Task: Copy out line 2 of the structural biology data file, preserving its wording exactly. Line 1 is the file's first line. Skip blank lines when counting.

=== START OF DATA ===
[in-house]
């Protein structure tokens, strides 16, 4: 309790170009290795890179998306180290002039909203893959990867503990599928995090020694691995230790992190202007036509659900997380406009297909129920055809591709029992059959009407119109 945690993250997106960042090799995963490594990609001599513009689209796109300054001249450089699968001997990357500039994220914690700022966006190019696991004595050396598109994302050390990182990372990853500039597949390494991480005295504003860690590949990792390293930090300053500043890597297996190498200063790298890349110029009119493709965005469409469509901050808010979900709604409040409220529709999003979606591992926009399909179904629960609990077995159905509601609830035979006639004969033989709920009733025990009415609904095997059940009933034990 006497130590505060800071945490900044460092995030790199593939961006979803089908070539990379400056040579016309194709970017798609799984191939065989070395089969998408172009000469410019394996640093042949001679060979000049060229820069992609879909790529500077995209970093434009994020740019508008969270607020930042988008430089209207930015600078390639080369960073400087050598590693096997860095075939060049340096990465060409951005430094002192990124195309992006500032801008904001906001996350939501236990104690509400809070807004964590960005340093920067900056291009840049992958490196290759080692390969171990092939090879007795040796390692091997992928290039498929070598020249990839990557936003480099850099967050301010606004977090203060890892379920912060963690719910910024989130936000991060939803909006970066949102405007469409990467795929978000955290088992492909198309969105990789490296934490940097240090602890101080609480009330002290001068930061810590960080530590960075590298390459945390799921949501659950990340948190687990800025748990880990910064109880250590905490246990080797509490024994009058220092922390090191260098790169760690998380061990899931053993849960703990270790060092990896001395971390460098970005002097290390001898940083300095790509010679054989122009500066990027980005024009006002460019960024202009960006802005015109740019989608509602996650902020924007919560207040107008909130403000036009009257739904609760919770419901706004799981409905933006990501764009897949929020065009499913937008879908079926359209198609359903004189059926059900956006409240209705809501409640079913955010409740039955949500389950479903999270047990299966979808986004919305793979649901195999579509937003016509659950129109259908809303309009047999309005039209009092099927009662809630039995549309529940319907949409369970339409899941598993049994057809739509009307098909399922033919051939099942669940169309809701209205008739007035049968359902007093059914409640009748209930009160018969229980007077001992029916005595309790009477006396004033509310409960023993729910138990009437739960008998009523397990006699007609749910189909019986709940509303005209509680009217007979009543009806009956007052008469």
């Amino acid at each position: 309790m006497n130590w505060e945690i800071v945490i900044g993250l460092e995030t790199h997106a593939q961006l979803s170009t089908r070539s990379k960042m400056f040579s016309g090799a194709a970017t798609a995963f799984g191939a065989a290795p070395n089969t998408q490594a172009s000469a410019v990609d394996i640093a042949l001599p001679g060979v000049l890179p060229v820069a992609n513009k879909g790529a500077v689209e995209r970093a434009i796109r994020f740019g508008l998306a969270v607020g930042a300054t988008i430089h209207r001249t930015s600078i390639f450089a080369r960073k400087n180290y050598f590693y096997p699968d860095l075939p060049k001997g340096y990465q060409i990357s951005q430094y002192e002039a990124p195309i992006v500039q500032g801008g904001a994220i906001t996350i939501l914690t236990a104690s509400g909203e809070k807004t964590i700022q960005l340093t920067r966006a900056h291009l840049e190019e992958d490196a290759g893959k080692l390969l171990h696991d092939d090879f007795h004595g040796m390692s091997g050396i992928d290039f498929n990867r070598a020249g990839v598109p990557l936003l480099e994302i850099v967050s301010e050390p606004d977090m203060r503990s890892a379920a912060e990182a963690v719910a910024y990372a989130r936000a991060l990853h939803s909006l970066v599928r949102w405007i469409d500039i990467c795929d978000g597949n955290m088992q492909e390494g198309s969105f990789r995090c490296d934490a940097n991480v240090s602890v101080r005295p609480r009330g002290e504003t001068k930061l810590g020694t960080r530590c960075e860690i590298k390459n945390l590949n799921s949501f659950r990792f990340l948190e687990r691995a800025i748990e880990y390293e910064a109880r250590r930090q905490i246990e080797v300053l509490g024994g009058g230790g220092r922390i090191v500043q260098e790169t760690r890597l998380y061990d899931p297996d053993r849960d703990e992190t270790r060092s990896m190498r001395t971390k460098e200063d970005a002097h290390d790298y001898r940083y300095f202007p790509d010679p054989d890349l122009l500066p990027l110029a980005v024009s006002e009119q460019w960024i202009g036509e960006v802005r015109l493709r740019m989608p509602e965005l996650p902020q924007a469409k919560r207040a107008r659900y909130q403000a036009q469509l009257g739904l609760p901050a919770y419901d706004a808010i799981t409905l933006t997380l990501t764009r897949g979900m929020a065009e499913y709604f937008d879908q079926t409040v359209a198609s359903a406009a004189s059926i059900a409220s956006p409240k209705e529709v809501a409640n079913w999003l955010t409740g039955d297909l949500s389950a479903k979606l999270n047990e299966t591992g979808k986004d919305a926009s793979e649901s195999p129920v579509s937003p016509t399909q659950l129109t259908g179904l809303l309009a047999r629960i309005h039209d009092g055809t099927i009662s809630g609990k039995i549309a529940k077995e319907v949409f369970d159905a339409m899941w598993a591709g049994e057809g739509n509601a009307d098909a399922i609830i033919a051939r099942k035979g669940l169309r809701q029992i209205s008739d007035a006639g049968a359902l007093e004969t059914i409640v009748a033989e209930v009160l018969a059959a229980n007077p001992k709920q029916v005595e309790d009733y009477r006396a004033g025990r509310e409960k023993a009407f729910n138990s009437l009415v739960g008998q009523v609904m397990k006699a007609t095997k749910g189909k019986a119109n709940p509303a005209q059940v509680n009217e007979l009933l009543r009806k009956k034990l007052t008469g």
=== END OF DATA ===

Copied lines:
């Protein structure tokens, strides 16, 4: 309790170009290795890179998306180290002039909203893959990867503990599928995090020694691995230790992190202007036509659900997380406009297909129920055809591709029992059959009407119109 945690993250997106960042090799995963490594990609001599513009689209796109300054001249450089699968001997990357500039994220914690700022966006190019696991004595050396598109994302050390990182990372990853500039597949390494991480005295504003860690590949990792390293930090300053500043890597297996190498200063790298890349110029009119493709965005469409469509901050808010979900709604409040409220529709999003979606591992926009399909179904629960609990077995159905509601609830035979006639004969033989709920009733025990009415609904095997059940009933034990 006497130590505060800071945490900044460092995030790199593939961006979803089908070539990379400056040579016309194709970017798609799984191939065989070395089969998408172009000469410019394996640093042949001679060979000049060229820069992609879909790529500077995209970093434009994020740019508008969270607020930042988008430089209207930015600078390639080369960073400087050598590693096997860095075939060049340096990465060409951005430094002192990124195309992006500032801008904001906001996350939501236990104690509400809070807004964590960005340093920067900056291009840049992958490196290759080692390969171990092939090879007795040796390692091997992928290039498929070598020249990839990557936003480099850099967050301010606004977090203060890892379920912060963690719910910024989130936000991060939803909006970066949102405007469409990467795929978000955290088992492909198309969105990789490296934490940097240090602890101080609480009330002290001068930061810590960080530590960075590298390459945390799921949501659950990340948190687990800025748990880990910064109880250590905490246990080797509490024994009058220092922390090191260098790169760690998380061990899931053993849960703990270790060092990896001395971390460098970005002097290390001898940083300095790509010679054989122009500066990027980005024009006002460019960024202009960006802005015109740019989608509602996650902020924007919560207040107008909130403000036009009257739904609760919770419901706004799981409905933006990501764009897949929020065009499913937008879908079926359209198609359903004189059926059900956006409240209705809501409640079913955010409740039955949500389950479903999270047990299966979808986004919305793979649901195999579509937003016509659950129109259908809303309009047999309005039209009092099927009662809630039995549309529940319907949409369970339409899941598993049994057809739509009307098909399922033919051939099942669940169309809701209205008739007035049968359902007093059914409640009748209930009160018969229980007077001992029916005595309790009477006396004033509310409960023993729910138990009437739960008998009523397990006699007609749910189909019986709940509303005209509680009217007979009543009806009956007052008469």